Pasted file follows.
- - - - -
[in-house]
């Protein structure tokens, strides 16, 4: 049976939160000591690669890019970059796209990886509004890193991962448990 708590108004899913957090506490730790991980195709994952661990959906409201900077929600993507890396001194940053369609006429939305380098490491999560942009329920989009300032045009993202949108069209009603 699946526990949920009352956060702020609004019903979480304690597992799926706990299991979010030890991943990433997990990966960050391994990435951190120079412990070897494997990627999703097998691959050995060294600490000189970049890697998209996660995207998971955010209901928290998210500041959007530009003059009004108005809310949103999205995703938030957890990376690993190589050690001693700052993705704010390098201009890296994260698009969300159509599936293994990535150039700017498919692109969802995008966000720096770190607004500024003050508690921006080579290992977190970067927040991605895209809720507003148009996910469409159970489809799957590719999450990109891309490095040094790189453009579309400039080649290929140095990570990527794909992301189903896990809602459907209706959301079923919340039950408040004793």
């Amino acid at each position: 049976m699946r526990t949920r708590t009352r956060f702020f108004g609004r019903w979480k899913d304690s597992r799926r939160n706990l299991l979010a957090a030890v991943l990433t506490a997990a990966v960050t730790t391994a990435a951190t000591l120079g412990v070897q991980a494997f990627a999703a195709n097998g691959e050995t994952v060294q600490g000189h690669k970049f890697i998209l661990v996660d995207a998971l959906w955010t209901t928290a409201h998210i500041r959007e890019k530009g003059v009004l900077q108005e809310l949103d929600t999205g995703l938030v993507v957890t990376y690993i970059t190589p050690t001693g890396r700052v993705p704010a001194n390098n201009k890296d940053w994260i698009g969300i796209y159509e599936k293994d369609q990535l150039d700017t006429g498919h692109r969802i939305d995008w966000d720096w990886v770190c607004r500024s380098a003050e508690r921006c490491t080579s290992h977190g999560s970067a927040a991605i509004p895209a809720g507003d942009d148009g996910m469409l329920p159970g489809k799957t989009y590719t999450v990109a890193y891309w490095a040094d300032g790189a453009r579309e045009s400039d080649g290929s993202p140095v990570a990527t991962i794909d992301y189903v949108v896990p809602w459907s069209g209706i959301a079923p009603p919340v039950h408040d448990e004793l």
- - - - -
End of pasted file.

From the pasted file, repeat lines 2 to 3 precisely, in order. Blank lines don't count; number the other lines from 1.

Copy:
């Protein structure tokens, strides 16, 4: 049976939160000591690669890019970059796209990886509004890193991962448990 708590108004899913957090506490730790991980195709994952661990959906409201900077929600993507890396001194940053369609006429939305380098490491999560942009329920989009300032045009993202949108069209009603 699946526990949920009352956060702020609004019903979480304690597992799926706990299991979010030890991943990433997990990966960050391994990435951190120079412990070897494997990627999703097998691959050995060294600490000189970049890697998209996660995207998971955010209901928290998210500041959007530009003059009004108005809310949103999205995703938030957890990376690993190589050690001693700052993705704010390098201009890296994260698009969300159509599936293994990535150039700017498919692109969802995008966000720096770190607004500024003050508690921006080579290992977190970067927040991605895209809720507003148009996910469409159970489809799957590719999450990109891309490095040094790189453009579309400039080649290929140095990570990527794909992301189903896990809602459907209706959301079923919340039950408040004793």
């Amino acid at each position: 049976m699946r526990t949920r708590t009352r956060f702020f108004g609004r019903w979480k899913d304690s597992r799926r939160n706990l299991l979010a957090a030890v991943l990433t506490a997990a990966v960050t730790t391994a990435a951190t000591l120079g412990v070897q991980a494997f990627a999703a195709n097998g691959e050995t994952v060294q600490g000189h690669k970049f890697i998209l661990v996660d995207a998971l959906w955010t209901t928290a409201h998210i500041r959007e890019k530009g003059v009004l900077q108005e809310l949103d929600t999205g995703l938030v993507v957890t990376y690993i970059t190589p050690t001693g890396r700052v993705p704010a001194n390098n201009k890296d940053w994260i698009g969300i796209y159509e599936k293994d369609q990535l150039d700017t006429g498919h692109r969802i939305d995008w966000d720096w990886v770190c607004r500024s380098a003050e508690r921006c490491t080579s290992h977190g999560s970067a927040a991605i509004p895209a809720g507003d942009d148009g996910m469409l329920p159970g489809k799957t989009y590719t999450v990109a890193y891309w490095a040094d300032g790189a453009r579309e045009s400039d080649g290929s993202p140095v990570a990527t991962i794909d992301y189903v949108v896990p809602w459907s069209g209706i959301a079923p009603p919340v039950h408040d448990e004793l």